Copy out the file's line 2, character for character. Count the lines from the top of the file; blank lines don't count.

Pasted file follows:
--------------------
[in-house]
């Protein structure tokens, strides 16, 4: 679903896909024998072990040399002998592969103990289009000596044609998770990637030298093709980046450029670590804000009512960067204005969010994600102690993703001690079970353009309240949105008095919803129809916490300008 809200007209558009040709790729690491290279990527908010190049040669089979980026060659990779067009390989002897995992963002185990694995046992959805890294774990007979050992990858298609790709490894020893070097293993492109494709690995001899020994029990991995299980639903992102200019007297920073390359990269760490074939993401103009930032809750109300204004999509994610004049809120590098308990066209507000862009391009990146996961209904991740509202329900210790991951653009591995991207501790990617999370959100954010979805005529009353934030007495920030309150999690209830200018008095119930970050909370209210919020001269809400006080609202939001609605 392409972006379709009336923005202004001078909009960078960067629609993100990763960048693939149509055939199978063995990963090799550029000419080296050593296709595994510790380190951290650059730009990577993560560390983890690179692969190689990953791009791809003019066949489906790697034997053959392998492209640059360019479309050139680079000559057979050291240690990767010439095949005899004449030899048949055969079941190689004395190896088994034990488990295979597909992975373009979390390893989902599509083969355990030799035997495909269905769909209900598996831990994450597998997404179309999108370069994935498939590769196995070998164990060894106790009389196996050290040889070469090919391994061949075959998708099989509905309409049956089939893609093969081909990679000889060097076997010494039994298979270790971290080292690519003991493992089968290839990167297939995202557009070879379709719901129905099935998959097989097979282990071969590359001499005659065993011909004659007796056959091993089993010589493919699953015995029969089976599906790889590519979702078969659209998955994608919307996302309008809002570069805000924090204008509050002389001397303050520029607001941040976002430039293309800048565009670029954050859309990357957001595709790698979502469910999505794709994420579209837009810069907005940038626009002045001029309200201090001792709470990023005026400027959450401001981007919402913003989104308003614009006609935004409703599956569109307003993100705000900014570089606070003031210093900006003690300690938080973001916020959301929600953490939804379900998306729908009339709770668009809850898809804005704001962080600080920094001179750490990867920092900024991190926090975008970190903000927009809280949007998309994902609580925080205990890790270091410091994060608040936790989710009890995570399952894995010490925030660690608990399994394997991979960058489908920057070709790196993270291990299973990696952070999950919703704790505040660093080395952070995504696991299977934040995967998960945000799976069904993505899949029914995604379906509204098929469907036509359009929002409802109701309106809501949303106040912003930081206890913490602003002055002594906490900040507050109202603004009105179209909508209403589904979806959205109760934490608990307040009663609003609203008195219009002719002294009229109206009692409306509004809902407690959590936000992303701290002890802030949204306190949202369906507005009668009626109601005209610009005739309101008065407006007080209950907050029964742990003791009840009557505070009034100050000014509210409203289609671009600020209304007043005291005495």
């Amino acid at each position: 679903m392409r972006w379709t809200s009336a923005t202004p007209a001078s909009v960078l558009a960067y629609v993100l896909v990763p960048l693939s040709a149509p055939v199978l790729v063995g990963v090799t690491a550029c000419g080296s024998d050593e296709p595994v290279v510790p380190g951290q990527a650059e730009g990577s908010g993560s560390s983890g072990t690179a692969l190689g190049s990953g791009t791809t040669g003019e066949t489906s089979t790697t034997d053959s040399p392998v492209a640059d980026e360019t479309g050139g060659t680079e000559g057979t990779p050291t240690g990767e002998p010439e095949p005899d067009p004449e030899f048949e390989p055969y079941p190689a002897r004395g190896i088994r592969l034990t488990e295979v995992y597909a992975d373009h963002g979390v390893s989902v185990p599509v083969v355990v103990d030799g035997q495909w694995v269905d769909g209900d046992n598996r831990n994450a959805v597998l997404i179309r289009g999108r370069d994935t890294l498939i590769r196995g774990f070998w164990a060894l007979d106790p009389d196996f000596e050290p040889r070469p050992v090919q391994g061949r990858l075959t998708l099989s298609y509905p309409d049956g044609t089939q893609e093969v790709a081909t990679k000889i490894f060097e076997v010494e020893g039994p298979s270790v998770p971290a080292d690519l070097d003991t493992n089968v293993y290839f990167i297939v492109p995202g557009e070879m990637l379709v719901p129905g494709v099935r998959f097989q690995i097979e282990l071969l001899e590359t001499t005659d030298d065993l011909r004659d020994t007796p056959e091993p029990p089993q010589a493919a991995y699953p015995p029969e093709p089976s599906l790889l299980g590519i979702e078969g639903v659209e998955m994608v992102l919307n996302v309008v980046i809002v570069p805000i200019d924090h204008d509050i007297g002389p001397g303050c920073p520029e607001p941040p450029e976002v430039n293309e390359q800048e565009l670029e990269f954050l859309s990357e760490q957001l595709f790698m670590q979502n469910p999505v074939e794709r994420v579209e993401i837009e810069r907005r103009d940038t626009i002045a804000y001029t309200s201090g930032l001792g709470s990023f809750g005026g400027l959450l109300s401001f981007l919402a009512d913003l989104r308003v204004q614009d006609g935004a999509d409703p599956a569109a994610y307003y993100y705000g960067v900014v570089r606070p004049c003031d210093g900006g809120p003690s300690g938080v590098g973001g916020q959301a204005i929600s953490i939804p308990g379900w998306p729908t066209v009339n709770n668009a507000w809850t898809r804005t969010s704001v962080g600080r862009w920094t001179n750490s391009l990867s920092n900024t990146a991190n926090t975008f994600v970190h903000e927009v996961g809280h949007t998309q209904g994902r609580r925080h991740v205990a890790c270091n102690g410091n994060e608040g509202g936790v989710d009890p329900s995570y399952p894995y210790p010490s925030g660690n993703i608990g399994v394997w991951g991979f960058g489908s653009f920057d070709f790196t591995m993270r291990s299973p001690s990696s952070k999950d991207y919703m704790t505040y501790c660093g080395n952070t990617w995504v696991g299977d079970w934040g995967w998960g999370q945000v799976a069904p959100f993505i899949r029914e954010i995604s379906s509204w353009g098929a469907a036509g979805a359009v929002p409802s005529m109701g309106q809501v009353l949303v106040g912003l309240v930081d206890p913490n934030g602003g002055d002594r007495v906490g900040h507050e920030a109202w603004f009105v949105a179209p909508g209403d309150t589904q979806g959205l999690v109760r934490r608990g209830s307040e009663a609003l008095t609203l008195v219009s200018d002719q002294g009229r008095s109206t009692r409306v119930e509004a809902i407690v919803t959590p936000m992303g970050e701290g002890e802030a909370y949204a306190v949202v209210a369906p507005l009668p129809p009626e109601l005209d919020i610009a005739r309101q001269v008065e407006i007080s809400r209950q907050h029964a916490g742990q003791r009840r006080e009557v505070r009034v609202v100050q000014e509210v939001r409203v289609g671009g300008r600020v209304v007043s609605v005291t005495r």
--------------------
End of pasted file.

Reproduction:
């Protein structure tokens, strides 16, 4: 679903896909024998072990040399002998592969103990289009000596044609998770990637030298093709980046450029670590804000009512960067204005969010994600102690993703001690079970353009309240949105008095919803129809916490300008 809200007209558009040709790729690491290279990527908010190049040669089979980026060659990779067009390989002897995992963002185990694995046992959805890294774990007979050992990858298609790709490894020893070097293993492109494709690995001899020994029990991995299980639903992102200019007297920073390359990269760490074939993401103009930032809750109300204004999509994610004049809120590098308990066209507000862009391009990146996961209904991740509202329900210790991951653009591995991207501790990617999370959100954010979805005529009353934030007495920030309150999690209830200018008095119930970050909370209210919020001269809400006080609202939001609605 392409972006379709009336923005202004001078909009960078960067629609993100990763960048693939149509055939199978063995990963090799550029000419080296050593296709595994510790380190951290650059730009990577993560560390983890690179692969190689990953791009791809003019066949489906790697034997053959392998492209640059360019479309050139680079000559057979050291240690990767010439095949005899004449030899048949055969079941190689004395190896088994034990488990295979597909992975373009979390390893989902599509083969355990030799035997495909269905769909209900598996831990994450597998997404179309999108370069994935498939590769196995070998164990060894106790009389196996050290040889070469090919391994061949075959998708099989509905309409049956089939893609093969081909990679000889060097076997010494039994298979270790971290080292690519003991493992089968290839990167297939995202557009070879379709719901129905099935998959097989097979282990071969590359001499005659065993011909004659007796056959091993089993010589493919699953015995029969089976599906790889590519979702078969659209998955994608919307996302309008809002570069805000924090204008509050002389001397303050520029607001941040976002430039293309800048565009670029954050859309990357957001595709790698979502469910999505794709994420579209837009810069907005940038626009002045001029309200201090001792709470990023005026400027959450401001981007919402913003989104308003614009006609935004409703599956569109307003993100705000900014570089606070003031210093900006003690300690938080973001916020959301929600953490939804379900998306729908009339709770668009809850898809804005704001962080600080920094001179750490990867920092900024991190926090975008970190903000927009809280949007998309994902609580925080205990890790270091410091994060608040936790989710009890995570399952894995010490925030660690608990399994394997991979960058489908920057070709790196993270291990299973990696952070999950919703704790505040660093080395952070995504696991299977934040995967998960945000799976069904993505899949029914995604379906509204098929469907036509359009929002409802109701309106809501949303106040912003930081206890913490602003002055002594906490900040507050109202603004009105179209909508209403589904979806959205109760934490608990307040009663609003609203008195219009002719002294009229109206009692409306509004809902407690959590936000992303701290002890802030949204306190949202369906507005009668009626109601005209610009005739309101008065407006007080209950907050029964742990003791009840009557505070009034100050000014509210409203289609671009600020209304007043005291005495």